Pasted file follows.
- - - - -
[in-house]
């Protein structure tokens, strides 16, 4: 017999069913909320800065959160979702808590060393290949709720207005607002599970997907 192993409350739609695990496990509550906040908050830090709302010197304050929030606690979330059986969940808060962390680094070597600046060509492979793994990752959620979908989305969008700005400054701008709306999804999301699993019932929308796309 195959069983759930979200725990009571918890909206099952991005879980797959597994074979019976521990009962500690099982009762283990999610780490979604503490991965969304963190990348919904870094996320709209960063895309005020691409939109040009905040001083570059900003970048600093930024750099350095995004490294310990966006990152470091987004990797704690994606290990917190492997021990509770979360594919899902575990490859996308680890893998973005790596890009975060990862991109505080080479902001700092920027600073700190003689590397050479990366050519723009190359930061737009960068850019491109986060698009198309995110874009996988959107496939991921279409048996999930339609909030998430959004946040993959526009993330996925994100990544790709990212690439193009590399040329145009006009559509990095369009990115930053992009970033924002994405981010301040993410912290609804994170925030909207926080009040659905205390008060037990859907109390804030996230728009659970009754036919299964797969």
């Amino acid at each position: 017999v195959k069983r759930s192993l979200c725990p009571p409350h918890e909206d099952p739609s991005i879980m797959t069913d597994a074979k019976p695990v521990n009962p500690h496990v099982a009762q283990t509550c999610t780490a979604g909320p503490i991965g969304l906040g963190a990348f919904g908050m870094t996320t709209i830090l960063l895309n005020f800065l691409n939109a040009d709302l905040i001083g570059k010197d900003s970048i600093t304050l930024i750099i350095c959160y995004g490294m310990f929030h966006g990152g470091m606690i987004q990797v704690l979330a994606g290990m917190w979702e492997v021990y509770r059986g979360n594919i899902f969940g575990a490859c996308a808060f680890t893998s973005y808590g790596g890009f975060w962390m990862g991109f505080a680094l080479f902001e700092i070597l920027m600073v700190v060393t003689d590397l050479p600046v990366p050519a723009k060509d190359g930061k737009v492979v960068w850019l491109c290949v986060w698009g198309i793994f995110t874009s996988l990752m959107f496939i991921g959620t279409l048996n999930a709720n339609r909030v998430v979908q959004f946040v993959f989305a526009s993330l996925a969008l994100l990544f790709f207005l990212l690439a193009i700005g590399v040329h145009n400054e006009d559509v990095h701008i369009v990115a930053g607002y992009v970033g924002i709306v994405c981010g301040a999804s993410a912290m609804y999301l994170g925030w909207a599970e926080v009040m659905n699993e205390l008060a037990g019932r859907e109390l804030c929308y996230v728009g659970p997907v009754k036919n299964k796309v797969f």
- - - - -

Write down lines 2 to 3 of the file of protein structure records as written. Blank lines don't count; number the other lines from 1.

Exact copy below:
């Protein structure tokens, strides 16, 4: 017999069913909320800065959160979702808590060393290949709720207005607002599970997907 192993409350739609695990496990509550906040908050830090709302010197304050929030606690979330059986969940808060962390680094070597600046060509492979793994990752959620979908989305969008700005400054701008709306999804999301699993019932929308796309 195959069983759930979200725990009571918890909206099952991005879980797959597994074979019976521990009962500690099982009762283990999610780490979604503490991965969304963190990348919904870094996320709209960063895309005020691409939109040009905040001083570059900003970048600093930024750099350095995004490294310990966006990152470091987004990797704690994606290990917190492997021990509770979360594919899902575990490859996308680890893998973005790596890009975060990862991109505080080479902001700092920027600073700190003689590397050479990366050519723009190359930061737009960068850019491109986060698009198309995110874009996988959107496939991921279409048996999930339609909030998430959004946040993959526009993330996925994100990544790709990212690439193009590399040329145009006009559509990095369009990115930053992009970033924002994405981010301040993410912290609804994170925030909207926080009040659905205390008060037990859907109390804030996230728009659970009754036919299964797969």
């Amino acid at each position: 017999v195959k069983r759930s192993l979200c725990p009571p409350h918890e909206d099952p739609s991005i879980m797959t069913d597994a074979k019976p695990v521990n009962p500690h496990v099982a009762q283990t509550c999610t780490a979604g909320p503490i991965g969304l906040g963190a990348f919904g908050m870094t996320t709209i830090l960063l895309n005020f800065l691409n939109a040009d709302l905040i001083g570059k010197d900003s970048i600093t304050l930024i750099i350095c959160y995004g490294m310990f929030h966006g990152g470091m606690i987004q990797v704690l979330a994606g290990m917190w979702e492997v021990y509770r059986g979360n594919i899902f969940g575990a490859c996308a808060f680890t893998s973005y808590g790596g890009f975060w962390m990862g991109f505080a680094l080479f902001e700092i070597l920027m600073v700190v060393t003689d590397l050479p600046v990366p050519a723009k060509d190359g930061k737009v492979v960068w850019l491109c290949v986060w698009g198309i793994f995110t874009s996988l990752m959107f496939i991921g959620t279409l048996n999930a709720n339609r909030v998430v979908q959004f946040v993959f989305a526009s993330l996925a969008l994100l990544f790709f207005l990212l690439a193009i700005g590399v040329h145009n400054e006009d559509v990095h701008i369009v990115a930053g607002y992009v970033g924002i709306v994405c981010g301040a999804s993410a912290m609804y999301l994170g925030w909207a599970e926080v009040m659905n699993e205390l008060a037990g019932r859907e109390l804030c929308y996230v728009g659970p997907v009754k036919n299964k796309v797969f």